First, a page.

1. Business

Florida unemployment rate rises slightly, job creation slows down

Gov. Rick Scott, shown at the Republican Governors Association annual conference in Orlando earlier this week, is scheduled to discuss the state's latest jobs report this morning during a visit to St. Augustine.
[Associated Press]

Published Nov. 18, 2016

After being stuck for five months at 4.7 percent, Florida's unemployment rate finally budged in October.

But not in the right direction.

The jobless rate ticked up a notch to 4.8 percent, though it's still down from 5.1 percent a year ago, according to figures released Friday morning by the Florida Department of Economic Opportunity (DEO). The U.S. unemployment rate was 4.9 percent in October.

Florida job creation slowed as well with the state adding only 5,700 jobs over the month, just a fraction of the 23,000 jobs added a month earlier. Year over year, Florida has added 253,300 jobs, an increase of 3.1 percent.

Fresh back from meeting with President-elect Donald Trump in Washington., D.C., Gov. Rick Scott talked about the jobs report Friday morning at Ideal Aluminum, a manufacturer of aluminum fences, gates and railings in St. Augustine.

Scott, who typically discounts government jobs, as usual honed in on the private marketplace only, noting the state added 8,900 private sector jobs over the month.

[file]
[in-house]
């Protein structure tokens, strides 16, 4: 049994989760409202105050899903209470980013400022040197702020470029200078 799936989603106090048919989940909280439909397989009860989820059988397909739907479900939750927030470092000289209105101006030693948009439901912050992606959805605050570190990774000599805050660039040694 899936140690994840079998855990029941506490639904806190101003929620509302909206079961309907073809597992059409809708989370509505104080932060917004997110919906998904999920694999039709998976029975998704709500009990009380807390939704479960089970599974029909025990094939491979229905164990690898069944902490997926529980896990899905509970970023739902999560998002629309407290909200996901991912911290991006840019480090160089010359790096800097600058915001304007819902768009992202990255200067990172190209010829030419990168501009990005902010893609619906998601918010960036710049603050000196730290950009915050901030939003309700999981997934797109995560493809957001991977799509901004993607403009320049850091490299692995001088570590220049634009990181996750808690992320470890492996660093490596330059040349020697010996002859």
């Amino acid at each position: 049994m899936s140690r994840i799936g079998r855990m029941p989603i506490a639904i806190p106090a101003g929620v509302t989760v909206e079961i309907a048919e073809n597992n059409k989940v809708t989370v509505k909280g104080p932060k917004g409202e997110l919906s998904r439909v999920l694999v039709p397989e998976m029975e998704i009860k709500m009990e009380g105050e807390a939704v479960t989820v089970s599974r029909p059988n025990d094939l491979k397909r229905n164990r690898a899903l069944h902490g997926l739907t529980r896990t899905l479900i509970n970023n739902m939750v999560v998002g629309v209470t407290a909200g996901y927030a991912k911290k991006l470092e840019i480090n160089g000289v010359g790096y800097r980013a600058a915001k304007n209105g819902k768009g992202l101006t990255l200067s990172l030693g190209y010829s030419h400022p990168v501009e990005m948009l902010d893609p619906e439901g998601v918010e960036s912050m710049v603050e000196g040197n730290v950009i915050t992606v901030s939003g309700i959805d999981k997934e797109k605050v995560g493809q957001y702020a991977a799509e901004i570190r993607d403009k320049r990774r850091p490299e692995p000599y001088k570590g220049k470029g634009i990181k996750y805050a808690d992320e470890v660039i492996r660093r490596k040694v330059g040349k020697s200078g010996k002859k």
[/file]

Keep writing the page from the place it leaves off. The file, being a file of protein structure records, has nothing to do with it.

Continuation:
Through much of the recession, economists said, the dramatic drop in unemployment may have been overstated because there were many discouraged job seekers who were no longer actively looking for work and therefore not included in unemployment calculations.

That has begun to change, however. Between a mix of new Floridians and those re-entering the labor market, participation in the state's labor force has risen. The rise was particularly strong in October with 64,000 Floridians added to the state's labor force of 9.8 million. Over the year, the labor force has risen by 161,000.

Tampa Bay's unemployment rate was unchanged for the month at 4.7 percent and largely static from a year ago when it was 4.8 percent.

Scott Brown, chief economist with Raymond James Financial in St. Petersburg, cautioned against reading too much into a rise in static unemployment rates, especially since the labor market is growing. The same thing is happening on the national level, he said.

"(Federal Reserve Chairman) Janet Yellen said (Thursday) the country is pretty close to full employment at this time and I think that's right," Brown said in expectation the Fed is very likely to start raising interest rates gradually starting with its mid-December meeting.

Since becoming governor nearly six years ago, Scott and his office have focused on the unemployment rate and job creation almost exclusively, minimizing labor force participation rates.

That, too, is changing. In a news release Friday, Scott's office hailed the 64,000 increase in Florida's labor force as a sign of recovery with Floridians more confident in their ability to find opportunity in the job market.

"We are excited that people are re-entering the labor force to pursue the next step in their careers," said Cissy Proctor, executive director of the DEO.

The governor's news release does not explicitly note that the unemployment rate rose over the month.

Contact Jeff Harrington at Follow @JeffMHarrington.


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